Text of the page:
In 1985, Oklahoma voters approved State Question 588 with a 69.7 percent majority. This created the ad valorem manufacturing exemption. Under Article X, Section 6B of the Oklahoma Constitution, all real and personal property that is necessary for the manufacturing of a product and facilities engaged in research and development, which meet certain requirements, receives a five-year exemption from ad valorem (property) taxes. Since 1985, the range of entities eligible for the exemption has been expanded.
The law says that the state will reimburse local recipients of ad valorem taxes, such as counties and school districts, for the full amount of lost revenue under the exemption. The cost of the exemption grew to $161.2 million in Tax Year 2019, but has since declined to $138.6 million in Tax Year 2021. In 2021, 34.5 percent of the total exemption ($47.9M) was claimed by large manufacturing businesses. The second largest sector in 2021 was computers (33.6 percent, $46.6M), of with the lion’s share – $45.9M – went to Mayes Co. for its Google factory. Traditional manufacturing (15.3 percent, $21.2M) and wind (11.3 percent, $15.6M) were the other large categories. As a result of legislation passed in 2015, wind producers are no longer able to claim the ad valorem exemption for facilities developed after 2016. After Google, the single largest beneficiary of the ad valorem exemption was Koch Fertilizer in Garfield County, which received a $13.8M tax exemption in 2021.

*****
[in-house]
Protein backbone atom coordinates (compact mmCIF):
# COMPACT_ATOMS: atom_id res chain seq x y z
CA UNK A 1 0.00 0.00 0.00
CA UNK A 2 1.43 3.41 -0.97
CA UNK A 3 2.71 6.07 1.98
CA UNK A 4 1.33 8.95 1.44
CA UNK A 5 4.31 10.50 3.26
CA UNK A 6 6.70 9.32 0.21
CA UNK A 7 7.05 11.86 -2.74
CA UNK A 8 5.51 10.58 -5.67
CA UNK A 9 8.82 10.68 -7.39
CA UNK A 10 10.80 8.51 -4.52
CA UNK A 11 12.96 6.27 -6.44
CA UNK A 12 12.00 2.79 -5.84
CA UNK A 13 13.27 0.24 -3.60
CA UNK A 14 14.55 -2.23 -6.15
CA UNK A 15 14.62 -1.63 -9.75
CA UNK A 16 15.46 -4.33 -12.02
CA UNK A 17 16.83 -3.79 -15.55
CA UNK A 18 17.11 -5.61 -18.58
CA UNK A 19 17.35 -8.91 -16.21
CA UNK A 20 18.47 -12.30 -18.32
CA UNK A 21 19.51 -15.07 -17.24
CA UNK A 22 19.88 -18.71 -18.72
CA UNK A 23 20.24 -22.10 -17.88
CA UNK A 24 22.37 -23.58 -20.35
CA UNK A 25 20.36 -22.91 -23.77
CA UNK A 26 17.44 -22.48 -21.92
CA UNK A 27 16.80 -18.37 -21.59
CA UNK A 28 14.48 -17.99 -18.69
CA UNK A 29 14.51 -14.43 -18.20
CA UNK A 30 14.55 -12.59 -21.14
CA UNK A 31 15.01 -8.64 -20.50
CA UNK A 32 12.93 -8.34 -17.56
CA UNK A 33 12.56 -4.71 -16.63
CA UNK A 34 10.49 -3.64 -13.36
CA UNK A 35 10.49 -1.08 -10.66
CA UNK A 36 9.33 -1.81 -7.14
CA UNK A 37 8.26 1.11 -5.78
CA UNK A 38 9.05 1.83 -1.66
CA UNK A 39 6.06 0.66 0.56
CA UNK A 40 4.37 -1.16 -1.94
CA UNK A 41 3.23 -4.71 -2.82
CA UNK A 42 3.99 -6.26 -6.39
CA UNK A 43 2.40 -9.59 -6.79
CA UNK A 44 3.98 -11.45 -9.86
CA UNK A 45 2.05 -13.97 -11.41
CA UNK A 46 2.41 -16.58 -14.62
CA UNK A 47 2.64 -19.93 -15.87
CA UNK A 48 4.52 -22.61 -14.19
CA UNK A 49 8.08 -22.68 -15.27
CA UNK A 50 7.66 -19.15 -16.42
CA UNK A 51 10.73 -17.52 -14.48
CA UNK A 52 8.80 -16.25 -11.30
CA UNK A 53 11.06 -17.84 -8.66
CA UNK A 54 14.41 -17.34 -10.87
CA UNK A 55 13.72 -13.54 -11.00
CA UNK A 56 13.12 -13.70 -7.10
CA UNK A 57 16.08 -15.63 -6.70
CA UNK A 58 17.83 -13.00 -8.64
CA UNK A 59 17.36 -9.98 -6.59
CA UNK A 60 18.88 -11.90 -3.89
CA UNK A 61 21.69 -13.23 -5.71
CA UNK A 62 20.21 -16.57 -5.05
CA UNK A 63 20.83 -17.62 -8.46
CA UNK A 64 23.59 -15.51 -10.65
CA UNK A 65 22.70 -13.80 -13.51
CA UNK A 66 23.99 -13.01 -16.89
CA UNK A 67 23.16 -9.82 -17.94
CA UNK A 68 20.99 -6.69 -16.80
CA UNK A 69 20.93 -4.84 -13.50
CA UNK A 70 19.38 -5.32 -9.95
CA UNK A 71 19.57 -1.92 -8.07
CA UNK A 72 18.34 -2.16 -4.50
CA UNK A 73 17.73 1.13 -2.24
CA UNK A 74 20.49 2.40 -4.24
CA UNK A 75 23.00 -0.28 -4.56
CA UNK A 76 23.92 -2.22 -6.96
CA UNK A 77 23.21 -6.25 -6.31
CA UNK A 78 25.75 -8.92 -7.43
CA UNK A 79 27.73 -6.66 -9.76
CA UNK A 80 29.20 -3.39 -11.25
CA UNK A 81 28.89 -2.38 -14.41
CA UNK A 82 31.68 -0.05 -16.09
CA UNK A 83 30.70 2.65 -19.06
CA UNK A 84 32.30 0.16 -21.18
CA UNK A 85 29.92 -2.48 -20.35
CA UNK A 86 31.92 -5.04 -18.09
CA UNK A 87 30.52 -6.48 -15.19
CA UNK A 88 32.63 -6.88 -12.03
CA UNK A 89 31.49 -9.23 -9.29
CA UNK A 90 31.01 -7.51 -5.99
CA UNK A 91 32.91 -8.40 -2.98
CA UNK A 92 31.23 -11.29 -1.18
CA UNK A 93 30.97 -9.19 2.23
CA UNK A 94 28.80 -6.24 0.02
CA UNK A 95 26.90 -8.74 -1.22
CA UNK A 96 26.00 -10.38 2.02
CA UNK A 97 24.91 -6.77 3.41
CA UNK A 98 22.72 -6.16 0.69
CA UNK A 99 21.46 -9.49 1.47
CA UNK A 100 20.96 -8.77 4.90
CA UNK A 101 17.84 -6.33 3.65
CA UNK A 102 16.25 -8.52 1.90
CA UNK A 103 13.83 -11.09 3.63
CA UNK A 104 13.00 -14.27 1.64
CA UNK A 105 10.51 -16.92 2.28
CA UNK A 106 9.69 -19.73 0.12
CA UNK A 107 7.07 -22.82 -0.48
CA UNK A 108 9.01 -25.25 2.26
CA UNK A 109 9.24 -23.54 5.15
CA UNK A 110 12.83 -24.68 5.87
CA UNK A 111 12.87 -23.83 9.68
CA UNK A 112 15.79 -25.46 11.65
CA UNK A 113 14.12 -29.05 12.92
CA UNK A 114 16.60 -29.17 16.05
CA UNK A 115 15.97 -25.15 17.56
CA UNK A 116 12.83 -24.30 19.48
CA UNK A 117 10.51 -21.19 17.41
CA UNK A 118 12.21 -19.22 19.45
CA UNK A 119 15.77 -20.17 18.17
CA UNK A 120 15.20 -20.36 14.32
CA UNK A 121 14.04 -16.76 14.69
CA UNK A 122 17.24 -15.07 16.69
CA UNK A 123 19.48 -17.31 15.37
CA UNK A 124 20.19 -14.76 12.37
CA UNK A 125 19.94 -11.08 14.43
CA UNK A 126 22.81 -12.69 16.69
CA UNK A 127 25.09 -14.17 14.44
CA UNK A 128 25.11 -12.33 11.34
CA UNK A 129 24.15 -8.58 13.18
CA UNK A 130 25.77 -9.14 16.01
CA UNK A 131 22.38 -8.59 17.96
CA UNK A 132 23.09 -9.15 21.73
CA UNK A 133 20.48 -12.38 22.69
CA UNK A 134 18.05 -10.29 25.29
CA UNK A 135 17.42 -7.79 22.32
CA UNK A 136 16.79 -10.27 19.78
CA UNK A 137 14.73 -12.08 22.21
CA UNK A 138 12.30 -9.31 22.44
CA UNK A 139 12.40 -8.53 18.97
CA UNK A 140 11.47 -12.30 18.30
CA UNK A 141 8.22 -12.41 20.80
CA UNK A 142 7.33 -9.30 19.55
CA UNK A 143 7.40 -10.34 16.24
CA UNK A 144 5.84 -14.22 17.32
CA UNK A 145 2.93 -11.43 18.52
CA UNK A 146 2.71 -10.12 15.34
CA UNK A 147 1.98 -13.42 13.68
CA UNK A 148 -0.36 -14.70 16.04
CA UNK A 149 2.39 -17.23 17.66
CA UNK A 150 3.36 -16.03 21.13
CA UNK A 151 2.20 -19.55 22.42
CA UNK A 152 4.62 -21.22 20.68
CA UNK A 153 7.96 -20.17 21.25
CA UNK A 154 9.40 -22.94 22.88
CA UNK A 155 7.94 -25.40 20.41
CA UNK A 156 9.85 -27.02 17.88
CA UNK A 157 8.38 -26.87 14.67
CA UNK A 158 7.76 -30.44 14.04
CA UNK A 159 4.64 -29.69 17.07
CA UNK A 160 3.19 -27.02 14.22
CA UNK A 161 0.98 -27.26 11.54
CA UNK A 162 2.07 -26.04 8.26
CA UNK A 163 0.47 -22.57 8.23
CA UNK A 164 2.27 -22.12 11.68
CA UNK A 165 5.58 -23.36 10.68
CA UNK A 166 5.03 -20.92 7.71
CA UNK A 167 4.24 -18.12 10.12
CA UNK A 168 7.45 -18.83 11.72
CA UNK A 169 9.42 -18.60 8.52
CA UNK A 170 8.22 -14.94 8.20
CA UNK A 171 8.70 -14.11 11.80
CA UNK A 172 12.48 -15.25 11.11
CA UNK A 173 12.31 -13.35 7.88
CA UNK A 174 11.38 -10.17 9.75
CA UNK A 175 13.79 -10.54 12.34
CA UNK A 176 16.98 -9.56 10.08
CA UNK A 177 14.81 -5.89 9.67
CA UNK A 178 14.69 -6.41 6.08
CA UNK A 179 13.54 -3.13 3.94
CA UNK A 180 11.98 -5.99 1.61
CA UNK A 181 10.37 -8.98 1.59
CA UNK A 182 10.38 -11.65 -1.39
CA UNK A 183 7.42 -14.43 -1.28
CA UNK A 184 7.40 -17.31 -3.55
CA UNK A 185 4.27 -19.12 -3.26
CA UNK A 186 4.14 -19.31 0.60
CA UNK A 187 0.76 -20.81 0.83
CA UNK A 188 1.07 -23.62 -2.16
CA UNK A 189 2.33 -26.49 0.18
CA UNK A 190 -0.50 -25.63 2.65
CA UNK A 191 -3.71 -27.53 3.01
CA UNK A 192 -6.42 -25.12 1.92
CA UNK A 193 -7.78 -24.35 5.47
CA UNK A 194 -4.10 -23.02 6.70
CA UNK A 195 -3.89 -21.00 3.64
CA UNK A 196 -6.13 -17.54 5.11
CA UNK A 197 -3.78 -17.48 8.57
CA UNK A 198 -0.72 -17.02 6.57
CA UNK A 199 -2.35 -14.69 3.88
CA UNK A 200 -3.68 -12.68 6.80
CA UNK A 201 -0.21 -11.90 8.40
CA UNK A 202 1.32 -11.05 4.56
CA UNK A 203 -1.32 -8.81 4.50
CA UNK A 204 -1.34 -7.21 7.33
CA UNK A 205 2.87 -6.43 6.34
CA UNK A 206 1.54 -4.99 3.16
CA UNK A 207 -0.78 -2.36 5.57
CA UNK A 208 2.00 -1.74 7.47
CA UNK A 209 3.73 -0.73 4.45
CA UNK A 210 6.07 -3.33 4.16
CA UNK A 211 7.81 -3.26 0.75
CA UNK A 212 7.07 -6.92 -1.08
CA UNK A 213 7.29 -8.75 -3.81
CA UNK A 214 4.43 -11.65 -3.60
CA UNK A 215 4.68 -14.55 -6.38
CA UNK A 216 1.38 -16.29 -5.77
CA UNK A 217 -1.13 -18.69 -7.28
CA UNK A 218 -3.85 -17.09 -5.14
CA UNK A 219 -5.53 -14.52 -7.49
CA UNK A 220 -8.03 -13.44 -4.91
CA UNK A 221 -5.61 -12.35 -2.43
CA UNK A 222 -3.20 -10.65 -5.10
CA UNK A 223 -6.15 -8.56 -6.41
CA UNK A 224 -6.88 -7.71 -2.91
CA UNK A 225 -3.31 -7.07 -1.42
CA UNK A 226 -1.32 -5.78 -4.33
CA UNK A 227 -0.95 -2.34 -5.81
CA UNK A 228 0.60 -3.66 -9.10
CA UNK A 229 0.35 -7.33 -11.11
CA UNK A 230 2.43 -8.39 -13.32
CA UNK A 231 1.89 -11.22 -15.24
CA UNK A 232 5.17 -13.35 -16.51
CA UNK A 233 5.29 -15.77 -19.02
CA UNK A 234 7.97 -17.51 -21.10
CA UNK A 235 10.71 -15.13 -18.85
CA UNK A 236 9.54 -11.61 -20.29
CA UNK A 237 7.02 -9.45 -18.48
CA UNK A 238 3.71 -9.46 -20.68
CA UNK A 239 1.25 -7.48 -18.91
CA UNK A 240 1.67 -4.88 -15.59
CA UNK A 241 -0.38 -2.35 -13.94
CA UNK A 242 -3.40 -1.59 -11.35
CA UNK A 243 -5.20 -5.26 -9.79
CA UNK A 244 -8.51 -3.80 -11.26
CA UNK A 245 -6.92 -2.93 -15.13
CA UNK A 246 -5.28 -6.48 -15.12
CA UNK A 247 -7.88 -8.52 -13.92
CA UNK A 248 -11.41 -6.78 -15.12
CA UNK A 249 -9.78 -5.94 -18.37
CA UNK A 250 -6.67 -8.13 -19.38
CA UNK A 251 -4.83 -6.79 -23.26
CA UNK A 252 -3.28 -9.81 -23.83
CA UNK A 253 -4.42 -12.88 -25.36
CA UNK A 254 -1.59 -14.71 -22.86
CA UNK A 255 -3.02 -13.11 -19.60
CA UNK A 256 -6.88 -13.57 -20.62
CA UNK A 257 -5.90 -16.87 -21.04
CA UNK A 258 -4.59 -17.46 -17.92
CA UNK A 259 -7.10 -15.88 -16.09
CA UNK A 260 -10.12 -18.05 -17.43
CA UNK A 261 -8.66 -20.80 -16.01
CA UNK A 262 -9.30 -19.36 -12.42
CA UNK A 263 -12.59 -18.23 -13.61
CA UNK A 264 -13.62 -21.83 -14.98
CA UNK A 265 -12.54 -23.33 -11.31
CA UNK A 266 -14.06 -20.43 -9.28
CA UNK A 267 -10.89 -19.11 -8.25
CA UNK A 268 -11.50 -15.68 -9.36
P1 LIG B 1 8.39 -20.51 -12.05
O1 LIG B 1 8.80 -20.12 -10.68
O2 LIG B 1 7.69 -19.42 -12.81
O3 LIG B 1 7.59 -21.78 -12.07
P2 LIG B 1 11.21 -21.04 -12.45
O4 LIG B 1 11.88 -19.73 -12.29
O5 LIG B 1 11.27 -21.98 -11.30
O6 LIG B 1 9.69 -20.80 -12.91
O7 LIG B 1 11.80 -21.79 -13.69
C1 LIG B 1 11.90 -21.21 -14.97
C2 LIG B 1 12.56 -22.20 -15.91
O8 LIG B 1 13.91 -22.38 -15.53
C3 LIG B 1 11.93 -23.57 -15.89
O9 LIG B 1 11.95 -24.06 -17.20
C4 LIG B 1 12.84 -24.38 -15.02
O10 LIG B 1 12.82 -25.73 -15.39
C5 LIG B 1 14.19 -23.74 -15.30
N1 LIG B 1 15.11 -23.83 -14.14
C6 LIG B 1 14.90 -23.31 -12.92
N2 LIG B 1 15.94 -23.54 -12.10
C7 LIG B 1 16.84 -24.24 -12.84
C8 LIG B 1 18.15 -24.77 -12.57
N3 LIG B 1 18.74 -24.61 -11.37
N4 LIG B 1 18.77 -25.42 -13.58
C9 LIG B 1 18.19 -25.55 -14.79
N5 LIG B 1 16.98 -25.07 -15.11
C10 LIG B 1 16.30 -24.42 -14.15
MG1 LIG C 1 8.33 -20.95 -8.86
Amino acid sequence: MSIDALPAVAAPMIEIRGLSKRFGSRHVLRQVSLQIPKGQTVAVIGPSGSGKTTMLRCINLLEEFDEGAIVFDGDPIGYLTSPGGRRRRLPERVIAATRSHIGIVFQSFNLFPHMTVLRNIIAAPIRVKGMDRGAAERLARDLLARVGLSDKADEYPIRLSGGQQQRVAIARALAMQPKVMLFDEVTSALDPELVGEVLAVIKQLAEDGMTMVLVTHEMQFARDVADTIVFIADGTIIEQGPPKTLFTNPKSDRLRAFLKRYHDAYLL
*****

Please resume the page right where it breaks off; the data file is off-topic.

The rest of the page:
One percent of state personal income tax revenue goes to the Ad Valorem Reimbursement Fund to cover the cost of the exemption. This fund typically falls far short of what is needed. In most years, this leads to a supplemental appropriation to schools for lost property tax revenue; for FY 2022, the supplemental was $95.3 (SB 1040, s. 143).